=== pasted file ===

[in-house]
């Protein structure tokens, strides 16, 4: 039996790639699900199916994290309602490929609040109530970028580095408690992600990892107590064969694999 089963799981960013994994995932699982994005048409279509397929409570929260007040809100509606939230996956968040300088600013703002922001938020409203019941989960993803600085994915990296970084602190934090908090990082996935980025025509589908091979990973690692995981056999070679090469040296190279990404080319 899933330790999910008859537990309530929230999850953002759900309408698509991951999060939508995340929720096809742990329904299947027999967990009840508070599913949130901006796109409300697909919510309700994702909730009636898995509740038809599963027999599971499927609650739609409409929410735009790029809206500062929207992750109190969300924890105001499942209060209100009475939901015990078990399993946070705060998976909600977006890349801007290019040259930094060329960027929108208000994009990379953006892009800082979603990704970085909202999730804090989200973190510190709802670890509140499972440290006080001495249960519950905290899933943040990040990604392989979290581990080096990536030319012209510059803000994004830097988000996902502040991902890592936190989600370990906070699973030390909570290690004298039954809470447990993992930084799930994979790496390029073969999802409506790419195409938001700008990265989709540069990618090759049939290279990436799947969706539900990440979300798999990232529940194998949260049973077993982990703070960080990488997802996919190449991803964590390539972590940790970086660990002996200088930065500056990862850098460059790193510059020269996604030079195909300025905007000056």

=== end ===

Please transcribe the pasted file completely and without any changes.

[in-house]
């Protein structure tokens, strides 16, 4: 039996790639699900199916994290309602490929609040109530970028580095408690992600990892107590064969694999 089963799981960013994994995932699982994005048409279509397929409570929260007040809100509606939230996956968040300088600013703002922001938020409203019941989960993803600085994915990296970084602190934090908090990082996935980025025509589908091979990973690692995981056999070679090469040296190279990404080319 899933330790999910008859537990309530929230999850953002759900309408698509991951999060939508995340929720096809742990329904299947027999967990009840508070599913949130901006796109409300697909919510309700994702909730009636898995509740038809599963027999599971499927609650739609409409929410735009790029809206500062929207992750109190969300924890105001499942209060209100009475939901015990078990399993946070705060998976909600977006890349801007290019040259930094060329960027929108208000994009990379953006892009800082979603990704970085909202999730804090989200973190510190709802670890509140499972440290006080001495249960519950905290899933943040990040990604392989979290581990080096990536030319012209510059803000994004830097988000996902502040991902890592936190989600370990906070699973030390909570290690004298039954809470447990993992930084799930994979790496390029073969999802409506790419195409938001700008990265989709540069990618090759049939290279990436799947969706539900990440979300798999990232529940194998949260049973077993982990703070960080990488997802996919190449991803964590390539972590940790970086660990002996200088930065500056990862850098460059790193510059020269996604030079195909300025905007000056």